Westinghouse Electric Co. is taking advantage of a global boom in nuclear plant construction by expanding its operations into a new facility it is planning to build in Pittsburgh’s northern suburbs. Just months after getting the award to build four nuclear powerplants in China, Westinghouse announced plans to build a 775,000-sq-ft, $140-million nuclear energy campus. At least 1,000 new workers will be hired in the expansion into the new campus in Cranberry, a bedroom community north of Pittsburgh.


Westinghouse officials see great prospects for growth in nuclear plant construction in the years ahead. Westinghouse/Shaw Consortium has an agreement with China's State Nuclear Power Technology Co. to build four AP1000 pressurized-water reactors in China. The companies are working to finalize the contract.

“We signed a preliminary contract with China two weeks ago,” says Westinghouse spokesman Vaughn Gilbert.

In October, Shaw acquired a 20% interest in Westinghouse and became a part of the AP1000 Consortium with Westinghouse. Through the acquisition agreement, Shaw obtained certain exclusive opportunities to perform engineer-procure-construct services and supply piping for future Westinghouse AP1000 nuclear projects.

The new Westinghouse headquarters will consolidate operations from Pittsburgh’s eastern suburban communities of Monroeville and Churchill, and bring the 2,150 workers at those sites to the new facility. Construction of the facility will start this spring. The first wing of the facility is scheduled to open in 2009.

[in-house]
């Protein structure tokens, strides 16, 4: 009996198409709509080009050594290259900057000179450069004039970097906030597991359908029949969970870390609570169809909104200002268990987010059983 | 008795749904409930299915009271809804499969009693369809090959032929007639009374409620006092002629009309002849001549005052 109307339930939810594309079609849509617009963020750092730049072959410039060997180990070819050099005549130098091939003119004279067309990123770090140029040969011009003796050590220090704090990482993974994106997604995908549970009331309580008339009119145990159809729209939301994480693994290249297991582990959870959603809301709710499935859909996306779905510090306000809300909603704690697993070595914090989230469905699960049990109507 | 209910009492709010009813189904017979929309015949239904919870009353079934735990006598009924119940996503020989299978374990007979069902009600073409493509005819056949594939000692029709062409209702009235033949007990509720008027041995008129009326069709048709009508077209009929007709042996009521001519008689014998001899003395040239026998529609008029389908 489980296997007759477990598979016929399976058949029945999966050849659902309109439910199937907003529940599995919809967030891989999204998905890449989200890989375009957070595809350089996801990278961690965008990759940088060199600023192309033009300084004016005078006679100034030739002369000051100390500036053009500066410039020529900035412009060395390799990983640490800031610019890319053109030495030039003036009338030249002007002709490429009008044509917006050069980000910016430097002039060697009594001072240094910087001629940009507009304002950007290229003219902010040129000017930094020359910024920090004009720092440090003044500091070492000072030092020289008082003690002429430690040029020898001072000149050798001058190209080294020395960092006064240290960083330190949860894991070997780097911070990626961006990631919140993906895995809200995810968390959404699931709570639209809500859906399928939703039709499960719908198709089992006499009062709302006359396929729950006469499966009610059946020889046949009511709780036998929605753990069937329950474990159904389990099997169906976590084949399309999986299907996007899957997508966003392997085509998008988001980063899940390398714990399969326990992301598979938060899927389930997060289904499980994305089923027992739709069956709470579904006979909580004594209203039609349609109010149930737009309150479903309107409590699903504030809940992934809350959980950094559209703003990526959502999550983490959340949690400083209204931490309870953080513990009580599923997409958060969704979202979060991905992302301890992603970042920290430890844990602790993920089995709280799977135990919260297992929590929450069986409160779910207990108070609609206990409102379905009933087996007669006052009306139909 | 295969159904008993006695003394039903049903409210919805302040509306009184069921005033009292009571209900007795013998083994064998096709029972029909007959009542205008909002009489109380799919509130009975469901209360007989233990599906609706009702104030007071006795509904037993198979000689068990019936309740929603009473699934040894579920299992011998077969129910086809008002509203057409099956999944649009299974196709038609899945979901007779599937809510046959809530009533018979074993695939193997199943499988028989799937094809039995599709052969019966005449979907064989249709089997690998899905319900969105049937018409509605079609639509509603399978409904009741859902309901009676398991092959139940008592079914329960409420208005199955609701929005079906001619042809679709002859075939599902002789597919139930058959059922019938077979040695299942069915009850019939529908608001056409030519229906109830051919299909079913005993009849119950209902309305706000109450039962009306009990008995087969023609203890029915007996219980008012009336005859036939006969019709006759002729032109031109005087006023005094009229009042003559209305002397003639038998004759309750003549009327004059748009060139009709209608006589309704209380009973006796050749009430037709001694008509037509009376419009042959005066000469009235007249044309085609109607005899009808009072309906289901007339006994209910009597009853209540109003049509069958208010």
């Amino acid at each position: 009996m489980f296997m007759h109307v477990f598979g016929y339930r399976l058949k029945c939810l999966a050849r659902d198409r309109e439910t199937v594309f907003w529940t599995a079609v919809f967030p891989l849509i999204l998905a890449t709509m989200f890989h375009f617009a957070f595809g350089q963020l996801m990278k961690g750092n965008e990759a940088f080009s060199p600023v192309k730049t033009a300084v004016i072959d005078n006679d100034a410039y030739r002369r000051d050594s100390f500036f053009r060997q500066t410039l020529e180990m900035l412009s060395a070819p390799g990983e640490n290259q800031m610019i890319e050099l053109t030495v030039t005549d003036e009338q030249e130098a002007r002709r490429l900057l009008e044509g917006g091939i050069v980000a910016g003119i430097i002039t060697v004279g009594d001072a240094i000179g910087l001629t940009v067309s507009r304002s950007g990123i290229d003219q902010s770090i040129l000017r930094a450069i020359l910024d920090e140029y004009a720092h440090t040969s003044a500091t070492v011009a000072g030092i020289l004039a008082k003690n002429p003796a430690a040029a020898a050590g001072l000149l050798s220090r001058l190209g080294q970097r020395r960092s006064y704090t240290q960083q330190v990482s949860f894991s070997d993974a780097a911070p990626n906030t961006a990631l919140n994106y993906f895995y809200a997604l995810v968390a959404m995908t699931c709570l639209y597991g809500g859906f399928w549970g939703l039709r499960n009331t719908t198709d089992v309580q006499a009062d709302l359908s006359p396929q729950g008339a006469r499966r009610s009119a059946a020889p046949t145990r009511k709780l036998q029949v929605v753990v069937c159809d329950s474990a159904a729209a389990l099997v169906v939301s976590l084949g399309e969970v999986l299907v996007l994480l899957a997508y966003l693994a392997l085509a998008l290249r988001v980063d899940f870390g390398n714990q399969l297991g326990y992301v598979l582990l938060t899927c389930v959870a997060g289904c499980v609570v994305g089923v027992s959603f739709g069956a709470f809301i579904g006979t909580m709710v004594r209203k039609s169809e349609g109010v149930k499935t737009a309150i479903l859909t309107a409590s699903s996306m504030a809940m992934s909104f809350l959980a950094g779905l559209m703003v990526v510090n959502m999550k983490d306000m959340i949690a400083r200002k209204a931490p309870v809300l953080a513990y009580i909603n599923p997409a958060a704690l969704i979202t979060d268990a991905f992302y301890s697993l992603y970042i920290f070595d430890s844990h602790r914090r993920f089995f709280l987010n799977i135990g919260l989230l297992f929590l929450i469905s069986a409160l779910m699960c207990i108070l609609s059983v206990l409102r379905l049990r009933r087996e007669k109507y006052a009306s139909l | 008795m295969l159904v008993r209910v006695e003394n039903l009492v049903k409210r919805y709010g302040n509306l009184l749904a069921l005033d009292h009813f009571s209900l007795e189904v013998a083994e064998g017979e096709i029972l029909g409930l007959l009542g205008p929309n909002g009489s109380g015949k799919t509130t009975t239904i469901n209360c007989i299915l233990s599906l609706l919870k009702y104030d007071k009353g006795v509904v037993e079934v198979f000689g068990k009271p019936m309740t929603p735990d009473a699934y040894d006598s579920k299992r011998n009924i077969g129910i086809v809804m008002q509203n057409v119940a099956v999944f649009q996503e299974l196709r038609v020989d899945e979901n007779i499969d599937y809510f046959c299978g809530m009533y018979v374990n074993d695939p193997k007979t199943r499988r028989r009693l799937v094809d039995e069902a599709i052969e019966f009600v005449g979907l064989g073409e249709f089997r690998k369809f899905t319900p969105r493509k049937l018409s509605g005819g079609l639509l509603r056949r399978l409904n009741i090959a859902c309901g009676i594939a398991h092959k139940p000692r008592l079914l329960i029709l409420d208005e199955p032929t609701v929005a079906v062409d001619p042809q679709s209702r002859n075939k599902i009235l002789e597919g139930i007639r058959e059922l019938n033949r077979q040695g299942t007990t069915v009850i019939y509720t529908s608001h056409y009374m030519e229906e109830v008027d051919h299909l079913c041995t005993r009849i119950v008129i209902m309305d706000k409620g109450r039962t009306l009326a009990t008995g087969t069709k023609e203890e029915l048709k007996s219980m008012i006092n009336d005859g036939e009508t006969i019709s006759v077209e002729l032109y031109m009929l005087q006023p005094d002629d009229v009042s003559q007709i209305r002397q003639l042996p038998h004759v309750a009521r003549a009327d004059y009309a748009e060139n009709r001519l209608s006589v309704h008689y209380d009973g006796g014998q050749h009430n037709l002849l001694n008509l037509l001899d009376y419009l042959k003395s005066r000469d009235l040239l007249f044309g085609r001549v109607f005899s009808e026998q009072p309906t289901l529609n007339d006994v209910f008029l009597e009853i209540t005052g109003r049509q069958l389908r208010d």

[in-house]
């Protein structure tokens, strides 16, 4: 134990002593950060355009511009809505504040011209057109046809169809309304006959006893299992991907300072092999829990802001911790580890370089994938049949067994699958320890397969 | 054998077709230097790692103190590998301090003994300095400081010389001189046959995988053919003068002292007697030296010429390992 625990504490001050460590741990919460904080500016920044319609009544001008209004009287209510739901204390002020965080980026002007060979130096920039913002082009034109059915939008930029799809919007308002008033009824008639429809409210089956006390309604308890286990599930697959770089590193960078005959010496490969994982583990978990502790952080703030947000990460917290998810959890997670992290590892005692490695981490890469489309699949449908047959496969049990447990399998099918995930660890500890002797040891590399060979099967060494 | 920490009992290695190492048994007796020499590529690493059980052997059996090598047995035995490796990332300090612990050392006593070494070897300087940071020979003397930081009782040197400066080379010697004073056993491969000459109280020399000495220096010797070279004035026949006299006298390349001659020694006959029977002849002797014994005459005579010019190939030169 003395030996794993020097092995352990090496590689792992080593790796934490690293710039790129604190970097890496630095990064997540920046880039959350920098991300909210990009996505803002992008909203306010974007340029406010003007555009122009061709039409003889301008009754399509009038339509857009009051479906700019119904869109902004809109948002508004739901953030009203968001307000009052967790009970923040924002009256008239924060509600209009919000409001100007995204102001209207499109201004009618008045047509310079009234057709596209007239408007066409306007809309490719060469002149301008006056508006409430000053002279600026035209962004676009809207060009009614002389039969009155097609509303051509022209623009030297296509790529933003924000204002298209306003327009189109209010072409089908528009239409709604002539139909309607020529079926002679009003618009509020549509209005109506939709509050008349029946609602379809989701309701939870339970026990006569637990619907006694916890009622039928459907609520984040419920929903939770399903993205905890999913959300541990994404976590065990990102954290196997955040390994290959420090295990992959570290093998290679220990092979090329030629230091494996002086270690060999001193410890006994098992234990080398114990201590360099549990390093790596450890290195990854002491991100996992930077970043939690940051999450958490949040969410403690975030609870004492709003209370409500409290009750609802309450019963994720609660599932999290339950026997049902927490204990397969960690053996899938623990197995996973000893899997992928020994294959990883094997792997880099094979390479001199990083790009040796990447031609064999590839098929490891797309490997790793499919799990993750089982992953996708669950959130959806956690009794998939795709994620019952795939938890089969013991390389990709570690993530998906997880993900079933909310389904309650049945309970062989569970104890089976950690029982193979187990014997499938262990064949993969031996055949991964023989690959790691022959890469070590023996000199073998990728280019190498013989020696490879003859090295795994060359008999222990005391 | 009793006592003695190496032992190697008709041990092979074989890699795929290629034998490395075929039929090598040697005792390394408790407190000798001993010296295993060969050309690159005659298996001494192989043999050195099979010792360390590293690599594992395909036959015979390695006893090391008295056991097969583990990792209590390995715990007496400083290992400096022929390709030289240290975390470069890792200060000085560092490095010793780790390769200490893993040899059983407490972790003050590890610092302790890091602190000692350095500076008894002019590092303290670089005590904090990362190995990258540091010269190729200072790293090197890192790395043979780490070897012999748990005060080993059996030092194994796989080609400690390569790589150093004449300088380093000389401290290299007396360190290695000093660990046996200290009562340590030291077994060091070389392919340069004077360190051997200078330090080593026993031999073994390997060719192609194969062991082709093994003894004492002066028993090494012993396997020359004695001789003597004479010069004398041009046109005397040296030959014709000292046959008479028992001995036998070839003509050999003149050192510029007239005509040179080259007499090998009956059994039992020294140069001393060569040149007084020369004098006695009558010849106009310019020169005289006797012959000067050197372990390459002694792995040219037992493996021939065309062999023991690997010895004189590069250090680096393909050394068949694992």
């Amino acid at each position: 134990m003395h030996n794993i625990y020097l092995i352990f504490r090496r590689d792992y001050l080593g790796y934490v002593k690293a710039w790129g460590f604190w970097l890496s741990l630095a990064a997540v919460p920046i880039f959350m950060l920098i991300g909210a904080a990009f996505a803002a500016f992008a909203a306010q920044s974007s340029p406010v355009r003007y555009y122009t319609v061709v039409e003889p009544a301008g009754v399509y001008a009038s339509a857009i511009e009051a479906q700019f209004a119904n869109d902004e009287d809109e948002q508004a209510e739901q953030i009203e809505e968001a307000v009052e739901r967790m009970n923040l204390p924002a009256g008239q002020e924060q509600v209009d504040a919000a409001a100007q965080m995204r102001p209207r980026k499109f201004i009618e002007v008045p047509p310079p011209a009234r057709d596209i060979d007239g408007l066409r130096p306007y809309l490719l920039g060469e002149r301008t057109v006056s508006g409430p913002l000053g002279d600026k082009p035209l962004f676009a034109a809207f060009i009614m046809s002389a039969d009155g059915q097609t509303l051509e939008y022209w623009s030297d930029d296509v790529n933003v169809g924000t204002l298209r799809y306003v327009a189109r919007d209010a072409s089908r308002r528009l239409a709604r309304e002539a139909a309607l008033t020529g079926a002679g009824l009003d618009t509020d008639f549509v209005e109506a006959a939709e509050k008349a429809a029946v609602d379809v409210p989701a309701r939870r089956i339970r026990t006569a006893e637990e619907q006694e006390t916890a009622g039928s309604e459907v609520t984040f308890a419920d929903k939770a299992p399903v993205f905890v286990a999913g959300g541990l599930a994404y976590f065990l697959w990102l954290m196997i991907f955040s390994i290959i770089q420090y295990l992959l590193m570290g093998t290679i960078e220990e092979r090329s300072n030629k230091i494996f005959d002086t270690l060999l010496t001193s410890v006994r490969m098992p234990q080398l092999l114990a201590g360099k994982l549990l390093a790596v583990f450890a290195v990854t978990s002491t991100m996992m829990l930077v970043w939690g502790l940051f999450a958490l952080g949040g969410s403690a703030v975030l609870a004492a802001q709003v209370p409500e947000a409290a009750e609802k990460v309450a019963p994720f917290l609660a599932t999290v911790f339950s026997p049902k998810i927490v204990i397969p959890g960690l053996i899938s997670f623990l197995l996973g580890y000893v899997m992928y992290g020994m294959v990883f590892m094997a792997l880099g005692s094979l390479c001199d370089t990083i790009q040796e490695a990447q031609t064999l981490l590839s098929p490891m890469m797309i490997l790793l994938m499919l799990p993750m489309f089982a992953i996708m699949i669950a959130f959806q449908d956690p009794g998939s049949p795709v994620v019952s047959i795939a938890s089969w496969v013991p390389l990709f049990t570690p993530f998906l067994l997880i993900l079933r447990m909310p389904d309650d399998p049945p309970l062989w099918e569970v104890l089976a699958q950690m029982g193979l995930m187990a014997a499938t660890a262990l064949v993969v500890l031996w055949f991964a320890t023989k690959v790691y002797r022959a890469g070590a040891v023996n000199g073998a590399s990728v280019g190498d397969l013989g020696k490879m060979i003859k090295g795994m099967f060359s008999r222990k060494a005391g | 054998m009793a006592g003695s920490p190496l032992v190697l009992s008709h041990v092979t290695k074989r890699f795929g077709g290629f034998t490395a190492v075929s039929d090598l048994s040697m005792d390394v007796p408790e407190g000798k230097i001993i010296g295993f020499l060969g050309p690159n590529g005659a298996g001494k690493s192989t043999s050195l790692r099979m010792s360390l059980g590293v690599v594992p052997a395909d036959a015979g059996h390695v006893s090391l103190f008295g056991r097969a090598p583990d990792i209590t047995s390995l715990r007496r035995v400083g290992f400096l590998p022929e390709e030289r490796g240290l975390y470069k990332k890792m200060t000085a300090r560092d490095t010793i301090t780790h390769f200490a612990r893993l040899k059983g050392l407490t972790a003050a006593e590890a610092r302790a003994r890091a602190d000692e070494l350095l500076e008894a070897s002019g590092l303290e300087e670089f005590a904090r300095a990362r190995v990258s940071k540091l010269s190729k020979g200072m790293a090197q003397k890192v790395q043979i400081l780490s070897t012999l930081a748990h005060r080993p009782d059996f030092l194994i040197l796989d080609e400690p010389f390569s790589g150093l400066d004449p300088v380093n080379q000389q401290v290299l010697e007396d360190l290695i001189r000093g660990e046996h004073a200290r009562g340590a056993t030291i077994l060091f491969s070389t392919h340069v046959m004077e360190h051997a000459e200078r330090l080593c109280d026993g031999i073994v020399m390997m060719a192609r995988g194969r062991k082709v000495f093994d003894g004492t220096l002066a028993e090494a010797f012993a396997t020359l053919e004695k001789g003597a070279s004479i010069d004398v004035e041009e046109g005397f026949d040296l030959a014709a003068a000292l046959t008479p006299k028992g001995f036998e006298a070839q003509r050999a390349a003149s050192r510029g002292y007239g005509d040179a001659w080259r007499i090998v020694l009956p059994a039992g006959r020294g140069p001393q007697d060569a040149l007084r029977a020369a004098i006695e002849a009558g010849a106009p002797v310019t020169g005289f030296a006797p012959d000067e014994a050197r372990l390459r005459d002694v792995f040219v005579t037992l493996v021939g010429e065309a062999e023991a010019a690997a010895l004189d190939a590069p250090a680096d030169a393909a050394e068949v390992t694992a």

The company is procuring long-lead material for the China project. Westinghouse also is working on final designs for the China project, as well as working on staffing the project and finalizing contracts with subcontractors, Gilbert says.

To meet the growing demand for nuclear facilities, the first employees to staff the new Pittsburgh facility will be the company’s nuclear people, Gilbert says. “We’ve also been identified for 12 plants here in the U.S. We’re now in the process of negotiating contracts on those plants,” he said.

The final contracts for the four plants in China, to be constructed at the Sanmen and Haiyang sites, will be finalized by mid-year. Construction of the first unit should begin in 2009 and the first plant will go on-line in 2013, says Emmy Roos, spokeswoman for Shaw Group.

The company is as bullish as Westinghouse about its opportunities in the nuclear market.

Shaw has good prospects for pipe work on approximately 20 to 30 reactors that are in various stages of planning, Roos says. Shaw has the largest pipe fabrication capacity worldwide and has supplied piping supply to 58 of the 103 nuclear power units in the United States.

“We are certified by ASME to perform all activities required for construction of ASME nuclear components including piping systems at nuclear generating facilities,” Roos says.